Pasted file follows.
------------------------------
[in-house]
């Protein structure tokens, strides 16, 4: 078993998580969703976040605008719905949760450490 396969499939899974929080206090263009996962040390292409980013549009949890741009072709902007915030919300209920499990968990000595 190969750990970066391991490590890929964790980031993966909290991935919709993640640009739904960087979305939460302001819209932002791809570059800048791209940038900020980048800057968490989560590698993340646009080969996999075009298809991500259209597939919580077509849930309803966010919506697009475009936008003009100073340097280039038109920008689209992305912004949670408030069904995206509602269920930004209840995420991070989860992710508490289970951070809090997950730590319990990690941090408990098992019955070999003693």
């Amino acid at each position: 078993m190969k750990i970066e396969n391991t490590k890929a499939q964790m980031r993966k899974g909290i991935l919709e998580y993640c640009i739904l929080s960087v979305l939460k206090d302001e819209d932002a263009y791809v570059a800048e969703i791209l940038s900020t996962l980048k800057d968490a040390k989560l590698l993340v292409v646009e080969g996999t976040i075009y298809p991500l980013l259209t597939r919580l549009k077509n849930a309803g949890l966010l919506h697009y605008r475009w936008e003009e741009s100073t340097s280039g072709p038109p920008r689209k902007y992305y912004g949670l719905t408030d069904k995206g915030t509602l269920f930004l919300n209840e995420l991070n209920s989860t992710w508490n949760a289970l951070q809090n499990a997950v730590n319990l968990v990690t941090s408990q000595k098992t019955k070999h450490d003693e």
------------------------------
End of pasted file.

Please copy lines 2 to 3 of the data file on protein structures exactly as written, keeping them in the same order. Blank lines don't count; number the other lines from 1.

């Protein structure tokens, strides 16, 4: 078993998580969703976040605008719905949760450490 396969499939899974929080206090263009996962040390292409980013549009949890741009072709902007915030919300209920499990968990000595 190969750990970066391991490590890929964790980031993966909290991935919709993640640009739904960087979305939460302001819209932002791809570059800048791209940038900020980048800057968490989560590698993340646009080969996999075009298809991500259209597939919580077509849930309803966010919506697009475009936008003009100073340097280039038109920008689209992305912004949670408030069904995206509602269920930004209840995420991070989860992710508490289970951070809090997950730590319990990690941090408990098992019955070999003693």
């Amino acid at each position: 078993m190969k750990i970066e396969n391991t490590k890929a499939q964790m980031r993966k899974g909290i991935l919709e998580y993640c640009i739904l929080s960087v979305l939460k206090d302001e819209d932002a263009y791809v570059a800048e969703i791209l940038s900020t996962l980048k800057d968490a040390k989560l590698l993340v292409v646009e080969g996999t976040i075009y298809p991500l980013l259209t597939r919580l549009k077509n849930a309803g949890l966010l919506h697009y605008r475009w936008e003009e741009s100073t340097s280039g072709p038109p920008r689209k902007y992305y912004g949670l719905t408030d069904k995206g915030t509602l269920f930004l919300n209840e995420l991070n209920s989860t992710w508490n949760a289970l951070q809090n499990a997950v730590n319990l968990v990690t941090s408990q000595k098992t019955k070999h450490d003693e």